Diplomacy: The supreme politician

Olmert has managed to thwart immediate calls for ouster. But how long can his survival tactics prevail?

By
May 3, 2007 20:28
Diplomacy: The supreme politician

olmert 88 good . (photo credit: AP)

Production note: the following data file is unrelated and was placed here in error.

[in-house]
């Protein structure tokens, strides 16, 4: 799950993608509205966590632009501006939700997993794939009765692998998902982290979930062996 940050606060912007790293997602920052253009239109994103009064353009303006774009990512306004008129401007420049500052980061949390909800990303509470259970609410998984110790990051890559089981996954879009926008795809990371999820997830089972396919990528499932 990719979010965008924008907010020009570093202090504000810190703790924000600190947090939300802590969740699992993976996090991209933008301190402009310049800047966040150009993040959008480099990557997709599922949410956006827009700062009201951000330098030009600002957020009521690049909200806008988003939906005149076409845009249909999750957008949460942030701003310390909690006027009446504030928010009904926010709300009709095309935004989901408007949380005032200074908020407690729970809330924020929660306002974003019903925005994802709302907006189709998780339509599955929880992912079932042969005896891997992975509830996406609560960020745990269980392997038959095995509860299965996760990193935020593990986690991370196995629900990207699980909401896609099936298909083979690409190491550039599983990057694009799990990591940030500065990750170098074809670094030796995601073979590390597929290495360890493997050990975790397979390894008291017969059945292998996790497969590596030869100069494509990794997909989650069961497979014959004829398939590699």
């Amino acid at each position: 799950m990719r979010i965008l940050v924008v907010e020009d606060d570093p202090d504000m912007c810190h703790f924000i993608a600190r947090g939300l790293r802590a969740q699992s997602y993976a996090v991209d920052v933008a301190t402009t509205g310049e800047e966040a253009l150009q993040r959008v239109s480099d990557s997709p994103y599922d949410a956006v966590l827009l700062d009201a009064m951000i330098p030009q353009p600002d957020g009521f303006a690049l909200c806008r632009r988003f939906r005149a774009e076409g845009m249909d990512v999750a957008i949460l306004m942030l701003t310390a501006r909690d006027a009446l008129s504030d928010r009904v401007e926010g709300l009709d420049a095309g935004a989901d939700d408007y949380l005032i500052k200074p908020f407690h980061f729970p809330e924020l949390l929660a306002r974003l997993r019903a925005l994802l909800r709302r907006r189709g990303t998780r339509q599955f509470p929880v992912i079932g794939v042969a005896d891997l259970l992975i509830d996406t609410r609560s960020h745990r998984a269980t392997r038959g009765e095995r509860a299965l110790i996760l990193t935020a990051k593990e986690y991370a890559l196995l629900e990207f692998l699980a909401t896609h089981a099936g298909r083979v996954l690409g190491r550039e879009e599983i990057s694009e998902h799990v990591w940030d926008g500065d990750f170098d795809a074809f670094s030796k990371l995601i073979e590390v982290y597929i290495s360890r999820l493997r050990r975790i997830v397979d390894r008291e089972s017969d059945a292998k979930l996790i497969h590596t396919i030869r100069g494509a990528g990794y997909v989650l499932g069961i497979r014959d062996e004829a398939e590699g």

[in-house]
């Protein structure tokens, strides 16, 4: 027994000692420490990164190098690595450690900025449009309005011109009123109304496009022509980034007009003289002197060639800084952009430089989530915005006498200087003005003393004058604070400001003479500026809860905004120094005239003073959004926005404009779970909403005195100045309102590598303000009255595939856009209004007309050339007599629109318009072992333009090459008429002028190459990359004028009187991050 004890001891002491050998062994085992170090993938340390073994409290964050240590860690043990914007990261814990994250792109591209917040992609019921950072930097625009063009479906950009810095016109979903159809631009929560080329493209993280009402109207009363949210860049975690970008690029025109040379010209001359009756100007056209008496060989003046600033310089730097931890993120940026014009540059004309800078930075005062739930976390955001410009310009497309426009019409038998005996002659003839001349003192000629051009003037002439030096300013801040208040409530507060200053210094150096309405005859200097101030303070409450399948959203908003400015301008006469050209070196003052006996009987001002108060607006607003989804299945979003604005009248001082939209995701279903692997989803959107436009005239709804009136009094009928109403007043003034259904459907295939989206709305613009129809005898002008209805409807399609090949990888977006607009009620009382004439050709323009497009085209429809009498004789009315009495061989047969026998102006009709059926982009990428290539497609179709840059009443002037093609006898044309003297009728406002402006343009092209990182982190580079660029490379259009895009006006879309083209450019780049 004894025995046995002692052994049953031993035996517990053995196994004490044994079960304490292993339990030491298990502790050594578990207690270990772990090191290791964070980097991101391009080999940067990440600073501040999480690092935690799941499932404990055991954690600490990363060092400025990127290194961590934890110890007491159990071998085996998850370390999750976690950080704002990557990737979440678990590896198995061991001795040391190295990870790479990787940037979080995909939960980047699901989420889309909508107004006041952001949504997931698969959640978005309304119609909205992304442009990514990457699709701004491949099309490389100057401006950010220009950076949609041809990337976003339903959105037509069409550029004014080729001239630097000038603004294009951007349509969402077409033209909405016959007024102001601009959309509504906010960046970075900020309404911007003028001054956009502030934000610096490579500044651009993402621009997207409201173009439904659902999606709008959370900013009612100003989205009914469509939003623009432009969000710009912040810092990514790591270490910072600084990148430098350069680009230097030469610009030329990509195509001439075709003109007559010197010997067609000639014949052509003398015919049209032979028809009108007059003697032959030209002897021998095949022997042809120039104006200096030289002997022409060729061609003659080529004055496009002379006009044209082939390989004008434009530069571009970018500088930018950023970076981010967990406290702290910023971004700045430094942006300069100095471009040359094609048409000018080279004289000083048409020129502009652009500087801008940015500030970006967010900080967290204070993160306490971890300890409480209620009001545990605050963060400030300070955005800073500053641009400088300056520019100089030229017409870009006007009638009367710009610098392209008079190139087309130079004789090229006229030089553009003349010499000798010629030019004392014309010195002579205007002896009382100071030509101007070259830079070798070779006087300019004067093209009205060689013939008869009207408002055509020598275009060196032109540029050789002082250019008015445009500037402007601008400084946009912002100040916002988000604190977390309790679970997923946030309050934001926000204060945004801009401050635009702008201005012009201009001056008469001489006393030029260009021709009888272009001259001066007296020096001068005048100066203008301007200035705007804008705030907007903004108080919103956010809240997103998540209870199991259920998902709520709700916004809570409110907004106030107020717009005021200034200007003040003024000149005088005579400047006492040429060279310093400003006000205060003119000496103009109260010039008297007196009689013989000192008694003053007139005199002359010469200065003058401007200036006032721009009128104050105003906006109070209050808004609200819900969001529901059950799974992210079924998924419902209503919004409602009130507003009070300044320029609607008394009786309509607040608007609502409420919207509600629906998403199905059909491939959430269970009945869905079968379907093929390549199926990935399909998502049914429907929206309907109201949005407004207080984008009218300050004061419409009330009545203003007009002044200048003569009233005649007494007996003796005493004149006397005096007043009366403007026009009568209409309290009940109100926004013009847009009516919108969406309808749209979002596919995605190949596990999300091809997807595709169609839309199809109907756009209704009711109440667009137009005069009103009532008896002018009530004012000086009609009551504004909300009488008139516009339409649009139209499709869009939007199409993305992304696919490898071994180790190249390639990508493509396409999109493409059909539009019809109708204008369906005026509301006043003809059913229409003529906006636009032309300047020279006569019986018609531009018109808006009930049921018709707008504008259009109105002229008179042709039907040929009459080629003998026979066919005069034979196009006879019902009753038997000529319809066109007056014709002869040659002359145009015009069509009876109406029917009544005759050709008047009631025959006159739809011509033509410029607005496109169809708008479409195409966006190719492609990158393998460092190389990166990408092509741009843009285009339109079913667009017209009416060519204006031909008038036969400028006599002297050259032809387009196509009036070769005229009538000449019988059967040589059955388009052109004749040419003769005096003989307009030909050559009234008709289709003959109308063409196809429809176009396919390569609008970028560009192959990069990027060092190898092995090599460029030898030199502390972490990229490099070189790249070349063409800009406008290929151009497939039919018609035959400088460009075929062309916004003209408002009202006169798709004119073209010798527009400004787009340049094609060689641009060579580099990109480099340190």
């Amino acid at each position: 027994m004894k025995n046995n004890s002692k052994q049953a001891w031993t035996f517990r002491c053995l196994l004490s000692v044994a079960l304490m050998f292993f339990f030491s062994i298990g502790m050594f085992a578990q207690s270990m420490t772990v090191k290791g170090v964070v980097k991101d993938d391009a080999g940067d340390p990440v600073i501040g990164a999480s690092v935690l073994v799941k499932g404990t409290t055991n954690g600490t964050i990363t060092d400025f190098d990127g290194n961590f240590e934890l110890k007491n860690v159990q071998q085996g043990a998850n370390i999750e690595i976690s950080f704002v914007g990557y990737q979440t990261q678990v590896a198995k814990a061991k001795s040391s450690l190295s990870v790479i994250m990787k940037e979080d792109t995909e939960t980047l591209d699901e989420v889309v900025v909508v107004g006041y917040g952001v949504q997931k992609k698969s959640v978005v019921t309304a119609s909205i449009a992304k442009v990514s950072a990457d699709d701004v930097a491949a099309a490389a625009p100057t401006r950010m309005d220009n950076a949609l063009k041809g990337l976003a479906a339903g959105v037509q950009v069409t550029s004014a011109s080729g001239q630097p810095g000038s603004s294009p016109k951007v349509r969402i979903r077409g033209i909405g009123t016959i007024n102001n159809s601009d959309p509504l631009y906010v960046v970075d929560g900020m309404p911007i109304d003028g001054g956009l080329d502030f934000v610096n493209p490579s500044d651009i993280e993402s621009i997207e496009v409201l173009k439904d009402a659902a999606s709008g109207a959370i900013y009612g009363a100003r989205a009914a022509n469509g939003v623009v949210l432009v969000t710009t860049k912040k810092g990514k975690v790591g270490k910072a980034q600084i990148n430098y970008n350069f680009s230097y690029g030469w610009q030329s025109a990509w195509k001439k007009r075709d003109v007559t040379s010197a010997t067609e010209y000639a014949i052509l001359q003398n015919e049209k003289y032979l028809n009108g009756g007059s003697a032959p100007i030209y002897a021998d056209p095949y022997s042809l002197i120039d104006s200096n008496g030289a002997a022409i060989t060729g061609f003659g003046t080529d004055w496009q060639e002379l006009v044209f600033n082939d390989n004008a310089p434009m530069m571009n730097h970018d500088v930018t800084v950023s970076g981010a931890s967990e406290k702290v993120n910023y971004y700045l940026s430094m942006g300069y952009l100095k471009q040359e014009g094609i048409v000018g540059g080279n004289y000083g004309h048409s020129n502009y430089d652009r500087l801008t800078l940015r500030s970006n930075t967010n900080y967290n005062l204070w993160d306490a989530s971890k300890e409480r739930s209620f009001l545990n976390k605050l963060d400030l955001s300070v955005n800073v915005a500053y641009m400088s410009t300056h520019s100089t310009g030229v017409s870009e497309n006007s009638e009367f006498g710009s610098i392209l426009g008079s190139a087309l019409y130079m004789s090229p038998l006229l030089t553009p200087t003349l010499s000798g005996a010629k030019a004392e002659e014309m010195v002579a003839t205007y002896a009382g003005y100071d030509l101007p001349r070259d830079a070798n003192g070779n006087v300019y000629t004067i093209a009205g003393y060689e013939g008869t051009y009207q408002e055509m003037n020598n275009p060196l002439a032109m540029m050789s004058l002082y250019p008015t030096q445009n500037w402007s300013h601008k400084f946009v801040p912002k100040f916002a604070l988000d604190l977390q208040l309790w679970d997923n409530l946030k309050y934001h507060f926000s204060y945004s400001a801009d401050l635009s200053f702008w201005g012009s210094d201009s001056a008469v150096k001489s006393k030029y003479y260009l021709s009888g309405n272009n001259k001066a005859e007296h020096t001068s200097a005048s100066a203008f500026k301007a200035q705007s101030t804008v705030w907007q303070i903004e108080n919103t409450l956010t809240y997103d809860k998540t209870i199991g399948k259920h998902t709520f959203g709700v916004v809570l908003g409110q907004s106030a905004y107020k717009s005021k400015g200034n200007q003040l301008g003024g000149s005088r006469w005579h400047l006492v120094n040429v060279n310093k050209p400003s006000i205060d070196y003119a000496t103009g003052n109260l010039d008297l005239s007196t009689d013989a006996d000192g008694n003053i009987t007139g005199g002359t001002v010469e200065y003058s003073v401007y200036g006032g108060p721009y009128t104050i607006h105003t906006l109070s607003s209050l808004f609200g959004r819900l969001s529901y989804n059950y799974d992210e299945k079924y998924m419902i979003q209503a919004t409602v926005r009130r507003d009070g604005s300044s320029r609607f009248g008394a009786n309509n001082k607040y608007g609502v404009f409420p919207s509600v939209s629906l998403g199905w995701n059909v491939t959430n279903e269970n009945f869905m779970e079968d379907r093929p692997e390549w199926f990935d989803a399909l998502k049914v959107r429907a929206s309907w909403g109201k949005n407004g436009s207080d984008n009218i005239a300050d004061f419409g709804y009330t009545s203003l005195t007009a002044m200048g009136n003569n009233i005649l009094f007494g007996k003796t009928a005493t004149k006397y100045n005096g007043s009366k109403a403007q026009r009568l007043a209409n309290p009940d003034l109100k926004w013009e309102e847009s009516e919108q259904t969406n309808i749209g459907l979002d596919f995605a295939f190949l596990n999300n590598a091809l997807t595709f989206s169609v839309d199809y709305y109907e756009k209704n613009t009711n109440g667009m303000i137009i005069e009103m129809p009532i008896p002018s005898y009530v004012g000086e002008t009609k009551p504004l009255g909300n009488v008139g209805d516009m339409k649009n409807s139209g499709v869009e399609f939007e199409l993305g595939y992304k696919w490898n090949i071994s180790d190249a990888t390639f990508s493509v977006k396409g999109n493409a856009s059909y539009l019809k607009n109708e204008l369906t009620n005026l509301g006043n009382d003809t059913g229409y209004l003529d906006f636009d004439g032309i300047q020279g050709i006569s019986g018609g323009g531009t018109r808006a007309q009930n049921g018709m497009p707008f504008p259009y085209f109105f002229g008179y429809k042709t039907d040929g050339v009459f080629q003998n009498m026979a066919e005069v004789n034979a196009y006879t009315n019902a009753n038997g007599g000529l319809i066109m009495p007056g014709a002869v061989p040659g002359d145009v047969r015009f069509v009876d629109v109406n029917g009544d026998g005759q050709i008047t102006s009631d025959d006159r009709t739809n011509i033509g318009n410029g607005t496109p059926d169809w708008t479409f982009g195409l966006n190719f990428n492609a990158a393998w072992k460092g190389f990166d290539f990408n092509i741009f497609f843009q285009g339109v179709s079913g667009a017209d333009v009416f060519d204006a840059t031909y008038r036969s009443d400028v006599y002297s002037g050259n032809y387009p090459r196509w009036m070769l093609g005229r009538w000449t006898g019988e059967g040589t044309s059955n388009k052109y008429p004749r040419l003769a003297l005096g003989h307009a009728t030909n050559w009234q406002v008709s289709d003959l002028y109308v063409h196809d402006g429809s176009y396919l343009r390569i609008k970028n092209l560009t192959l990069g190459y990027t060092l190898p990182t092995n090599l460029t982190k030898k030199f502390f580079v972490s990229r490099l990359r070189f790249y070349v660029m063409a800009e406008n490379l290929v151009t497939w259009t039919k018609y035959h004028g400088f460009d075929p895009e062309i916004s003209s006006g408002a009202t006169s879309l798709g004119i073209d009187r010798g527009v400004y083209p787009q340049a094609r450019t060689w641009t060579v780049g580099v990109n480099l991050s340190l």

At 6 p.m. Monday afternoon, just moments after retired Judge Eliahu Winograd finished publicly reading a summary of the damning interim report his committee had written, Prime Minister Ehud Olmert straightened his tie and prepared to greet visiting Singapore Foreign Minister George Yeo in his inner chambers. Even as the television and radio stations were repeating over and over Winograd's phrase that Olmert demonstrated "a serious failure in exercising judgment, responsibility and prudence" last summer, the prime minister talked with Yeo for 20 minutes about bilateral Singapore-Israeli relations and the status of Asia's economy. It was, said aides, a virtuoso performance: an indication of Olmert's ability to put things to the side and carry on with matters of state. It was also an important message sent to supporters: "Don't be demoralized; we will get over this." This message was important to radiate an hour after Winograd began reading the report, because in order to convince the country that he intended to carry on with business as usual, Olmert first had to make sure that his inner circle was persuaded. The meeting with Yeo helped him hammer the point home. Olmert relies closely on "haverenu," a term loosely translated as a group of friends and close supporters. These are the party apparatchiks, the MKs who are beholden to him, Kadima-affiliated mayors, his inner circle. He needs them and their support. This is his first and last line of defense. So he met Yeo, and he put "haverenu" on notice that he was going to fight. That was Monday. On Tuesday, Olmert's stubbornness to carry on with "business as usual" seemed to backfire, as television cameras focused on him at an induction ceremony for the new police commissioner that he stubbornly insisted on attending - despite protestations to the contrary from top advisers. He looked awful - pale and exhausted - and was caught nodding off during the speeches. The pictures were an apt illustration of what seemed that day - as calls for his resignation increased and a mutiny inside Kadima gained reaction - to be Olmert's political collapse. Yet Olmert did go ahead with business as usual, and the business at hand was politics. While pundits were burying him, he held three key meetings that day with the heads of three of his coalition partners - Eli Yishai from Shas, Avigdor Lieberman from Yisrael Beitenu, and Rafi Eitan from the Pensioners party. He received from each commitments that would ensure his political survival at least until the full Winograd Committee report was published in the summer: assurances that they would leave the coalition if Kadima - in a Tzipi Livni-inspired "velvet revolution" - replaced him as the party's head. It was Olmert quintessentially being Olmert, outmaneuvering his rivals on a playing field that he knows better than anyone else in the country: the political one. Olmert had overnight managed to turn matters on their head. Livni, who came out looking like a political bush-leaguer up against a man who has been playing in the major leagues for three decades, was boxed in: If she resigned and set off a full-fledged revolution inside Kadima that would topple Olmert, she could perhaps become head of the party, but the coalition would then collapse, sending the country spiraling to new elections. And in these elections, according to the polls, Likud and Binyamin Netanyahu would soundly defeat a Kadima headed by Livni. So Livni didn't resign, and Olmert survived to fight another battle - this one the battle for opinion on the street. Thursday night's massive rally in Tel Aviv, like the Livni challenge, was largely viewed in the Prime Minister's Office as a nuisance, but something that would eventually pass. "Nobody is ignoring the public," a senior official inside Olmert's office said. "But with all due respect, one mass demonstration is not going to force the prime minister to resign." The feeling inside Olmert's office was that this wave of protests would dissipate, as did the wave of protests and marches and hunger strikes that followed the summer's war in Lebanon. Things just have to be managed properly. Notice that one of the talking heads in Olmert's office trotted out Monday to deal with the fallout from the Winograd Committee was someone not seen or heard from much in recent months: master "political strategist" Eyal Arad. Arad is an artist at creating perception, and can be counted on to wage an aggressive campaign that will take the air out of the protests. The government already took a step in that direction at its emergency cabinet meeting on Wednesday, when Cabinet Secretary Yisrael Maimon held a rare on-record briefing, and announced the establishment of a blue-ribbon steering committee to implement the recommendations of the Winograd Committee. If correcting the errors is what you want, Maimon told the seemingly restless public, then correcting the errors is what Olmert and the government will do. But if that is not enough for the protesters, then they must be motivated by politics; and if they are motivated by purely partisan politics, then they really don't need to be paid too much attention. BUT THE sentiment in the PMO that one protest will not bring Olmert down misses an important point. True, the protests won't likely force Olmert to quit. But what the protests may do, if the various demonstrations are sustained, are to place pressure on "haverenu," who may in turn force his hand. Olmert has friends - lots of them and important ones - but he doesn't have loyalists the way former prime minister Ariel Sharon did. If the protests continue, the demonstrations could convince Olmert's friends - folks like Avi Dichter, Roni Bar-On and Ruhama Avraham - that sticking with Olmert may turn out to be a liability for them in the long run, and not a benefit. True, Livni's attempt to move Olmert fizzled out, but that doesn't mean that others may not launch a more spirited effort down the line if they perceive that being too closely linked with Olmert may cost them politically in the future. The protests, therefore, are aimed not so much at Olmert, whom they are less likely to budge, as much as they are aimed at those inside Kadima who may move Olmert if they see that their continued allegiance is costing them. Olmert has shown over the last few days that he will be able to survive in the short term, although for how long is a different question. But he is also now widely perceived as unelectable. If his friends and supporters get the message that sticking with him will render them unelectable as well, then they too would likely jump ship. Which is the hidden agenda behind those organizing the protests. Even if Olmert does ride the current wave of public anger, and the protests dissipate as the days get hotter and other issues come to the fore, he still faces another formidable challenge: gaining back the public's trust - a lack of trust to which Winograd gave his considerable stamp of approval. And this is not just an academic question, or a question of popularity. Olmert may, as he said a few weeks ago, continue to govern - even if he is unpopular. But, in order to take any far-reaching military or diplomatic moves in the next few months - from an incursion into Gaza to releasing Palestinian prisoners in exchange for Gilad Schalit - he will need public support and trust in his judgment. With the exception of the US handing him diplomatic relations with Saudi Arabia on a silver platter (a prospect looking increasingly remote as Washington's own ties with Riyadh are becoming more strained), due to a lack of public trust, there is really no bold diplomatic initiative that Olmert could now take. Egyptian Foreign Minister Ahmed Abul Gheit was quoted Thursday as saying that now was not the time to press Israel regarding the Saudi-backed Arab Peace Initiative, until the domestic picture in Israel clears up. Abul Gheit put into words the obvious: For the foreseeable future, all major diplomatic steps are frozen. Various meetings may be held, US Secretary of Sate Condoleezza Rice may continue to come here every month, but the chances of a significant diplomatic breakthrough are slim. For that you need a prime minister able to push through unpopular moves, and that is a situation which currently doesn't exist in Jerusalem. Olmert is fortunate to have supporters in Washington and Europe who are fearful of what a Netanyahu government may bring, and who are not interested in doing anything to catalyze Olmert's early political demise. Washington's sentiment was barely hidden when White House spokesman Tony Snow came out with a supportive statement of Olmert soon after the Winograd Report was released on Monday. US President George W. Bush, Snow said, "works very closely with Prime Minister Olmert, and thinks that he's essential in working toward a two-state solution. The President remains committed to it." EU Foreign Policy chief Javier Solana was quoted as saying that the collapse of the Olmert government would deal a "death blow" to the "peace process." What this means for Olmert is that he will not face pressure from either Washington or Europe in the foreseeable future to take any measures - such as dismantling settlement outposts or abandoning the road map in favor of something else - that could make his precarious political position even more difficult. But when Abul Gheit says that things will have to wait until the domestic picture clears up, this clear picture doesn't only mean a knowledge of who will be leading the country for the next few months. Getting a clear picture of the Israeli domestic political scene also means knowing that that person in power has a mandate from the people to take far-reaching steps. The public followed Sharon in 2005 into disengagement from Gaza largely because they trusted his judgment, prudence and sense of responsibility. The Winograd Committee said that Olmert's judgment, prudence and responsibility were impaired last summer. Olmert can try to fix the structural defects inflicting the way this country makes decisions, and he can probably maneuver himself a few more months in office because of his political acumen, but the question of regaining public trust may very well be something that he will find is now simply beyond repair.